ALEXANDRIA, Va.—Inflation tops Americans’ list of the biggest problems facing the country, with 7 in 10 Americans saying inflation is a very big problem for the country, followed by the affordability of health care (55%) and violent crime (54%), according to Pew Research.
The consumer price index for food at home rose 10% between March 2021 and March 2022, and 7 in 10 consumers said they intentionally took steps to save money as a result of rising inflation in April, according to a Morning Consult poll.
However, despite higher prices, consumers’ reported grocery spending was 1.5% lower in March than it was the same month a year ago, and Morning Consult says that grocery demand is relatively inelastic, but higher prices are driving more consumers to opt for less costly alternatives, such as generic or store brands instead of name brands. Last month, 43% of consumers reported buying generic brands to save money, up from 36% in October 2021, when Morning Consult began tracking.
Slightly over half (51%) of those polled said they compare prices to save money (up 5 percentage points from October). Around 3 in 10 said they often use coupons, while 25% often shop at multiple stores, and 19% said they often buy fewer items overall. The amount of people who said that a sale encouraged them to purchase items they originally didn’t intend to buy increased from 49% to 55% between October and March.
Supply chain disruptions also are likely contributing to lower purchasing, according to Morning Consult, with 61% of those polled, who shopped for groceries in April, said they had difficulty finding certain items.
“Grocery spending is relatively insulated from drastic cuts, but that doesn’t mean consumers won’t change their purchasing patterns within the supermarket,” writes Morning Consult. “Economic headwinds, including elevated prices and declining consumer confidence, will continue to force tough budget choices upon consumers, as these indicators don’t appear to be turning around any time soon.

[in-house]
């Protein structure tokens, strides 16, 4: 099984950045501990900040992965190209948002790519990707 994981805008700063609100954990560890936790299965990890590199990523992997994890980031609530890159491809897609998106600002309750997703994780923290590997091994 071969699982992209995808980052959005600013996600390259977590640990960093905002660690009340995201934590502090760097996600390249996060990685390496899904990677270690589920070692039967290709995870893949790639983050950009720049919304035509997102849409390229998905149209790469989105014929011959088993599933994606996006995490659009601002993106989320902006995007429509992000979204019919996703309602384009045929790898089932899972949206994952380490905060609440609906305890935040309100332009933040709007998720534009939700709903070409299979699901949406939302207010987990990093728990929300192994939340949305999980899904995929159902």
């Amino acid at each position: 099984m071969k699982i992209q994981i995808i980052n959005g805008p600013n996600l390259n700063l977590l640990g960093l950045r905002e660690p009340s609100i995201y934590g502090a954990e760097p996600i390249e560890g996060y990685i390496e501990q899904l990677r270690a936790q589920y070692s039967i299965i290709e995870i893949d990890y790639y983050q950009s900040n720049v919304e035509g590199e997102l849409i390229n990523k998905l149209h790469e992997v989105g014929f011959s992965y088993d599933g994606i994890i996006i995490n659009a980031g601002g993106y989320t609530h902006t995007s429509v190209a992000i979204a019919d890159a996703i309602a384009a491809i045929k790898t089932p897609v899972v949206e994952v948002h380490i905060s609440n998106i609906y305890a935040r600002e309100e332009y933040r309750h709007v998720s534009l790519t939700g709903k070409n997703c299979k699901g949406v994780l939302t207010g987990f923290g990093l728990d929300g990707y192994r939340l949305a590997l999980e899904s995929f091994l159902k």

This can create opportunities for brands—especially store brands—to connect with consumers.”
Gas prices are not letting up either, causing even more stress on Americans’ wallets. The national average cost for regular gas is steadily climbing, with the national average for a gallon of gasoline now $4.52, reports AAA, which is 44 cents more than a month ago, and $1.47 more than a year ago. The increase is primarily due to the high cost of crude oil, which is hovering near $110 a barrel.
“The high cost of oil, the key ingredient in gasoline, is driving these high pump prices for consumers,” said Andrew Gross, AAA spokesperson, in a news release. “Even the annual seasonal demand dip for gasoline during the lull between spring break and Memorial Day, which would normally help lower prices, is having no effect this year.”
According to new data from the Energy Information Administration, total domestic gasoline stocks decreased by 3.6 million barrels of crude oil to 225 million barrels last week. Gasoline demand also decreased slightly from 8.86 million barrels per day to 8.7 million. Typically, lower demand would put downward pressure on pump prices. However, crude prices remain volatile, and as they surge, pump prices follow suit. Pump prices will likely face upward pressure as oil prices stay above $105 per barrel.
Meanwhile, the switch to the more expensive summer blend of gasoline, which usually adds seven to 10 cents per gallon depending on the market, is happening now. This switchover should be complete nationwide by early June.